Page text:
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The History Channel Does Hannibal

posted Aug 6, 2012, 2:06 AM by Douglas Sun
Originally posted: March 16, 2009

Finally cued up the DVR this evening and pulled from it the first episode of “Battles B.C.”, the new History Channel series that tries to use Frank Miller as a model for historical discourse. History Channel, you may recall, experimented with aping the gory-splashy visual style of 300 with “Last Stand of the 300,” a 2-hour documentary that, with admirable elaboration and sobriety, tried to flesh out the story of the Battle of Thermopylae, and was broadcast (of course) in sync with the premiere of the Zack Snyder blockbuster.

Well, a good one-off has to become a series at some point, doesn’t it? Especially if you’re a basic cable channel, and you’re damned lucky if you can get by without having to rerun your top-rated shows 80 times each week. Hence, I suppose, “Battles B.C.,” which kicked off by taking on Hannibal.

Hannibal Barca of Carthage was an fairly obvious choice, I suppose. He’s almost as easy to romanticize as Alexander the Great and is, as one of the show’s historical experts pointed out, the Robert E. Lee of the Classical world: He failed strategically in the end, but he was an underdog who won a lot of spectacular victories in the field. In other words, it’s very easy to twist the historical record into pretzel knots because if you just tweak it here and bathe it in glory there you get a ripping story that doesn’t let facts get in the way.

It gets even easier if you’ve already decided that you’re going to use a highly stylized, romantic look and feel as your bedrock. And indeed, Hannibal here is not the grizzled general with an eyepatch and a leather beanie-helmet of conventional depiction, but a naked-to-the-waist cross between Vin Diesel’s Riddick and a stripped-down version of Xerxes in 300. He is not shown riding his war elephant behind the lines, rallying and directing his army (exerting proper command and control, as a good general of the day would have done); instead this Hannibal is always deep in the middle of the fight, gutting hapless legionnaries left and right with a kris-like sword in each hand, baying for Roman blood all the while. Bet you didn’t know that Hannibal killed 70,000 Roman soldiers at Cannae all by himself, didja? Yup. And supped on their entrails after.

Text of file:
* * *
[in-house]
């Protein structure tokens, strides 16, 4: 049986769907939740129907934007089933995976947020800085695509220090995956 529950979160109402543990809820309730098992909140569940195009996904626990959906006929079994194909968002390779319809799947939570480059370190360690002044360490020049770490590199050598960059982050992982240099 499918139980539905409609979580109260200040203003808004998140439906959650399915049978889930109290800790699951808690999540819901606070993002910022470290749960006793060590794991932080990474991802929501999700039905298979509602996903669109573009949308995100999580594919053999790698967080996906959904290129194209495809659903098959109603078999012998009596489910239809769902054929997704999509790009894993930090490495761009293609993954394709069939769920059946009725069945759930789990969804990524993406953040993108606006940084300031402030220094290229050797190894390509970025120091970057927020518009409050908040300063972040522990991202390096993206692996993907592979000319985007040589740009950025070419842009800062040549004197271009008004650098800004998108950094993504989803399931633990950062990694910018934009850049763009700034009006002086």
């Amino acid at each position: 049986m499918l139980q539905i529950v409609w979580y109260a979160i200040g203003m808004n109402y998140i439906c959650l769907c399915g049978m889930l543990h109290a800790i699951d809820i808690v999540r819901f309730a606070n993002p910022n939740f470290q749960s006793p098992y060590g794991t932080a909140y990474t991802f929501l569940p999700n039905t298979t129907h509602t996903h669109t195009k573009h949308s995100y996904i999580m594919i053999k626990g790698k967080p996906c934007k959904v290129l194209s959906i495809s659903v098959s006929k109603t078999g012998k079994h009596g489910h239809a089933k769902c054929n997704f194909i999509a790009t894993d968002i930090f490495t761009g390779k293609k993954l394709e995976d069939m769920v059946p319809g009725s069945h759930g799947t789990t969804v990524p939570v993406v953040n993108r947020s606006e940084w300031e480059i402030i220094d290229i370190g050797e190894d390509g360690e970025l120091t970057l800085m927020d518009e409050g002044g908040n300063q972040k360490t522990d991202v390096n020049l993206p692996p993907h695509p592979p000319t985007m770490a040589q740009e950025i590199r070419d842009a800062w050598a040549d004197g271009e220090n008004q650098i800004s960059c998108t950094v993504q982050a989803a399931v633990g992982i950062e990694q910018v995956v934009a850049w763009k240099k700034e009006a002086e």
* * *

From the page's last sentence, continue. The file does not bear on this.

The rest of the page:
But that’s really the worst of it. Apart from the homoerotic action-hero Hannibal, I didn’t spot any howling factual errors or stupid misinterpretations. As history, it’s actually fairly solid. The august, yet invigorating Richard Gabriel of the Royal War College of Canada is steadying presence here, as he was in “Last Stand of the 300.” Yes, most of the show pumps up the victories at Trebbia River, Lake Trasimene and Cannae — and at some points, one is tempted to growl, “Yes, but the Romans kicked his ass in the end, didn’t they?” But the last segment pretty much drives home that very point, that as much as Hannibal cuts a romantic figure — because of his tactical genius and the narrative drive of his burning desire to avenge Carthage’s defeat in the First Punic War — he lost. As Prof. Gabriel puts it, “In warfare, you don’t get points for trying.”

In the end, I judge this debut episode of “Battles B. C.” to be not as bad as it could have been, and even somewhat rewarding. But still, the look and feel (chosen, no doubt, to make Classical history appealing to the great unwashed who steeped themselves up to the forearms in 300) leads them astray. “Last Stand of the 300” worked because it offered itself implicitly as a counterpoint to 300: “Look, that was a comic book and a movie. We’re going to tell you how the real story of Thermopylae, and we’re going to imitate the visual style of the movie so you understand that we’re telling you the history behind 300.” But “Battles B. C.” doesn’t have Miller and Snyder off of which to bounce itself. So we’re left with a Vin Diesel Hannibal that is both ahistorical and apropos of nothing. Quite frankly, I find it more entertaining to read Richard Berg’s wisecracks about how you can’t tell the Carthaginian generals apart because their names all sound alike.